numerous advances have occurred in batteries, electric motors, air-independent propulsion, sonars and electro-optics – all of which have revolutionised submarine design even further...most advances can’t be retrofitted and the boat will most likely be so technically obsolete by 2022 that the credibility of the capability it offers will be seriously eroded.

China continues to build submarines at a rate unmatched anywhere in the world whilst the quality and capability of the Chinese submarine fleet increases faster than the nation’s GDP.

I don’t believe that the Collins Class are sustainable in the long term and many of the expensive upgrade plans which have been proposed would be throwing good money after bad. Though sustaining what we currently have is essential until we can get a replacement class of submarine commissioned.

Lack of platform reliability is the single most limiting factor for the Collins Class, let’s never repeat that mistake.


See the whole ASIA-PACIFIC DEFENCE REPORTER ARTICLE by James Harrap.

James Harrap (Photo courtesy Asia-Pacific Defence Reporter)
---

COMMENT/QUESTIONS

1.  Could constructing the Collins better in Adelaide have made a difference?

2.  Can their propulsion systems ever be fixed effectively?

3.  Is it true ASC workers during the Collins construction years (1993-2003) suffered no major
      accidents or incidents? 

Pete

27 comments:

MHalblaub said...

Dear Pete,

the last sentence you cited is interesting but what James Harrap writes in the next sentence is far more essential. "A submarine capable of most of the tasking available most of the time is better than one that claims to do all of the tasking but is only available some of the time."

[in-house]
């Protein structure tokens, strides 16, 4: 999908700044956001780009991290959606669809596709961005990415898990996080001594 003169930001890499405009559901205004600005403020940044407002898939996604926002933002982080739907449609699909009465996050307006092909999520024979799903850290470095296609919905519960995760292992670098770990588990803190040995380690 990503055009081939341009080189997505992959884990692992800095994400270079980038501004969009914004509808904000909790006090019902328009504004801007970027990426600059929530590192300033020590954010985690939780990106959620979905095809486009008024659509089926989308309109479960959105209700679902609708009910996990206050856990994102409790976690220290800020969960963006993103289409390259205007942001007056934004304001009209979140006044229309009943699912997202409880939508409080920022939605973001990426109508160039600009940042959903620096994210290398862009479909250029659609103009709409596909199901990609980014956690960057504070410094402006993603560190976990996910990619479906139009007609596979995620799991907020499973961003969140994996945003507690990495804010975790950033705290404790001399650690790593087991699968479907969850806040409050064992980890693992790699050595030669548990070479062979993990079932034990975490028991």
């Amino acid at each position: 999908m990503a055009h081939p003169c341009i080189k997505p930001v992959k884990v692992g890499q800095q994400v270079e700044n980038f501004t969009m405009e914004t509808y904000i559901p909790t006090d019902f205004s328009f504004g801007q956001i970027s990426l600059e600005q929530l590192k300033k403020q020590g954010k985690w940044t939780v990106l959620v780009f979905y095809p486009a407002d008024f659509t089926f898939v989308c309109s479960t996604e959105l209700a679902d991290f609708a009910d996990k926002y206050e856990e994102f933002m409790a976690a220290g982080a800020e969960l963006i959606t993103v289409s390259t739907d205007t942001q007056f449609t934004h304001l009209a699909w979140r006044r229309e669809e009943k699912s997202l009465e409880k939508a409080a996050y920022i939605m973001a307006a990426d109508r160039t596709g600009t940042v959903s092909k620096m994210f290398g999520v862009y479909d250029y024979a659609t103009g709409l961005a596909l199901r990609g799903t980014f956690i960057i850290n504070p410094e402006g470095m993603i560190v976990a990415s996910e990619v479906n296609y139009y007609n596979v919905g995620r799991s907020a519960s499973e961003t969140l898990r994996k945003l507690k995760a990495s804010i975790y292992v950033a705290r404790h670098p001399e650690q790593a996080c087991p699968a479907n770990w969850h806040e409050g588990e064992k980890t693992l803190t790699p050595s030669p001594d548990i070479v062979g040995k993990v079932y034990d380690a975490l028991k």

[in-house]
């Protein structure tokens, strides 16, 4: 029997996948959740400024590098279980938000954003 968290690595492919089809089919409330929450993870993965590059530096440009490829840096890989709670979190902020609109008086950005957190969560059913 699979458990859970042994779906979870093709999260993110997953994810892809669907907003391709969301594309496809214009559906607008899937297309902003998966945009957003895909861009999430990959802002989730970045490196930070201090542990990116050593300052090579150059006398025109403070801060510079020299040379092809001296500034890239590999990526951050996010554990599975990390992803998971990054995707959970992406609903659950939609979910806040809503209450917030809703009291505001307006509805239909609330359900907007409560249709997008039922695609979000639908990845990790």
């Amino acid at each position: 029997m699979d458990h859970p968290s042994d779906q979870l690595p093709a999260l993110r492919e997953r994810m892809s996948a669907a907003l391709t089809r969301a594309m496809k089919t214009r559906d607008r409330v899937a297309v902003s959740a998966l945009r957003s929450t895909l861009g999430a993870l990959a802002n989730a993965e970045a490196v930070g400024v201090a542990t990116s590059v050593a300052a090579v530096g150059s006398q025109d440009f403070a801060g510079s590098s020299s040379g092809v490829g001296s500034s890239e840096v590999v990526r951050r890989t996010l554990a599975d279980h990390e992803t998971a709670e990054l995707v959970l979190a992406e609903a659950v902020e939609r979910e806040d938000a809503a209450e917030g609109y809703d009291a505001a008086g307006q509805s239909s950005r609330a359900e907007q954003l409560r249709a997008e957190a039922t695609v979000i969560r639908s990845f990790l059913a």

Collins class problem's described by Mr. Harrap are maintenance problems related to Collins class being an orphan class.

Conclusion: don't build an orphan class again.

Australian solution: Let's build another orphan class so expensive, spare parts only available on other submarines of its class...


Add 1.: No. The error is within the system and not the place where a piece of equipment is put together.

Add 2.: Yes. Cut the engine section away and add a Dophin2 class engine section.

Add 3.: ASC had no history for submarine building and therefor no experience maintaining submarines.

The Short Fin could be less orphan by using standard equipment e.g. reliable Diesel engines, inherited combat system, ...

Regards,
MHalblaub

Anonymous said...

China is upping the pace on submarine manufacturing in Bohai with likely other super factories to follow suit.
KQN

Anonymous said...

Pete,
Interesting comments on TLAM (Tomahawk) density with submarines at the end of this article. Will need a greater number of VLS.

http://navy-matters.blogspot.fr/2017/04/syrian-tomahawk-strike.html

KQN

Peter Coates said...

Hi KQN

Seems the author of http://navy-matters.blogspot.fr/2017/04/syrian-tomahawk-strike.html has admitted he knows very little about the Missile Strike Syrian Airfield (MSSA). But then he quantifies and extrapolates to an excessive extent.

1. he seems unaware that Virginia Block Vs will soon be launched not with the limited 12 Tomahawks but 40 - see https://en.wikipedia.org/wiki/Virginia-class_submarine#Block_V and sidebar on "Armament"